Controversial rules change nixed at raucous Cobb GOP meeting

·6 min read

Jan. 29—MARIETTA — Organizations allied with the Cobb County Republican Party will remain on its exclusive leadership committee, after their removal was voted down at a raucous Thursday night meeting at the party's headquarters.

The party's rules committee had proposed removing four people from the party's executive committee, including the leaders of the Cobb County Republican Women's Club and the Cobb Young Republicans. The changes would have added to the executive committee the chairs of the party's sub-committees. Taken together, they prompted criticism that the party's recently-elected leaders were attempting to oust dissenting voices and consolidate power.

Those changes failed Thursday to secure the two-thirds majority necessary to pass, though other proposed changes — one giving the executive committee more spending power, and the other making it more difficult to pass resolutions, an often contentious process — were successful.

As members debated the merits of removing allied organizations from the executive committee, party stalwarts Scott Johnson, a former Cobb GOP chairman, and Sue Everhart, a former Georgia GOP chairwoman, made impassioned pleas to nix the proposal. A party that had long struggled to diversify its base could only suffer if it were to remove organizations representing county women and youth from its leadership council, they said. (The change would have also removed the heads of the College Republican Club and the Cobb County Black Republican Council, though some at Thursday's meeting noted the latter appeared to be defunct.)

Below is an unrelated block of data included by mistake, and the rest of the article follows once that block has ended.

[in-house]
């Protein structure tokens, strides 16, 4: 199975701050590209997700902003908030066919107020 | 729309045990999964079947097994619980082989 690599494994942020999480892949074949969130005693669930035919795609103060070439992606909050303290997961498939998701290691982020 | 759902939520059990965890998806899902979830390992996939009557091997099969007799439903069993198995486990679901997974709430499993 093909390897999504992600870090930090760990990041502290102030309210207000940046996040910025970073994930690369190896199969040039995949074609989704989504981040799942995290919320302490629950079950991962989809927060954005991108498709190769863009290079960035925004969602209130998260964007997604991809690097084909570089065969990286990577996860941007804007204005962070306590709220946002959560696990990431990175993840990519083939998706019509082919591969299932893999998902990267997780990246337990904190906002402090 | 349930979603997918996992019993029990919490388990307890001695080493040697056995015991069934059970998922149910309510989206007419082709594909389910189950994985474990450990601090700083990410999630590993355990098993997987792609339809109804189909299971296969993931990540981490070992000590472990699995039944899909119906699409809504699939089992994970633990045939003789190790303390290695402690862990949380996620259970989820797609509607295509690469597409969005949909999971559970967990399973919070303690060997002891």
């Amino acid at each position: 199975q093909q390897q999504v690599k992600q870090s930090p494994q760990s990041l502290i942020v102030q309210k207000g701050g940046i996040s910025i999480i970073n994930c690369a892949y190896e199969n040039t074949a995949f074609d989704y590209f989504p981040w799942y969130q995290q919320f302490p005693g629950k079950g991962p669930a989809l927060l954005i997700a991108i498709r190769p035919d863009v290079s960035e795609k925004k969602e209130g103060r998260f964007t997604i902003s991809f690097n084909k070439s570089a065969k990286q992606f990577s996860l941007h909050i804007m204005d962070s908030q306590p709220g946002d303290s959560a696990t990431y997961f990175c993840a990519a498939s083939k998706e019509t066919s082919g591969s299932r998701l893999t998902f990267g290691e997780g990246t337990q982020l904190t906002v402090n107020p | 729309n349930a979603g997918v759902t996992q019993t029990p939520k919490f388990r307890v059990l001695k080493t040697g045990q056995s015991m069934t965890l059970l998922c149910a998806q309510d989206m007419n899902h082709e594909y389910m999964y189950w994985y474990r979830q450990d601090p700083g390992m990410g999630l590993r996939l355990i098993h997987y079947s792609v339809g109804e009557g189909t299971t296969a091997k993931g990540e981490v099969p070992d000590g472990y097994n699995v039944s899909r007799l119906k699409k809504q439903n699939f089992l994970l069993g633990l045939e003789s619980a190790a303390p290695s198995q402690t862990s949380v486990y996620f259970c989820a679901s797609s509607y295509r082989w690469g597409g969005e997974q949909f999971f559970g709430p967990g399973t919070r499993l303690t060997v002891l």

"Our party struggles to get votes of young people, Black people, minorities, Hispanics and women," Johnson said. "We have a bunch of wonderful women in this room, but we struggle to get their votes, and we struggled in 2020, and we struggled in 2018. Is this ... an action we want to represent our party? I say no, and I hope you agree."

Everhart said the change would create a gulf between those organizations and the Cobb GOP.

"If those (organizations) decide that no, hell no, we are not going to do anything for the Republican Party in Cobb ... then we're really going to lose," Everhart said. "This is not inclusive."

On Friday, Everhart expanded on those comments. She said trying to push affiliated groups off the Cobb GOP's executive committee, "was just the thing that causes them to go out and in their own way do what they want to do instead of doing what the party needs done, and it's going to cause a Democrat to beat the heck out of us."

It does not help elect Republicans, Everhart said.

"It causes the Democrats to get out and have a talking point that the Republican Party is wandering in the wilderness."

As for Cobb GOP Chairwoman Salleigh Grubbs, who supported the proposed changes, "She needs to think before she does things. She's listening to the wrong people is what's she's doing," Everhart said.

Before the meeting, DeAnna Harris, who heads the Cobb Young Republicans, said the changes amount to "consolidation of power and removing transparency," and said she believes they are retaliation for her speaking forcefully against the resolution to censure Gov. Brian Kemp last September.

At the top of the meeting, Donna Rowe, chair of the rules committee, which had crafted the proposed changes, acknowledged "some of the chatter I have been seeing on the internet and in the press."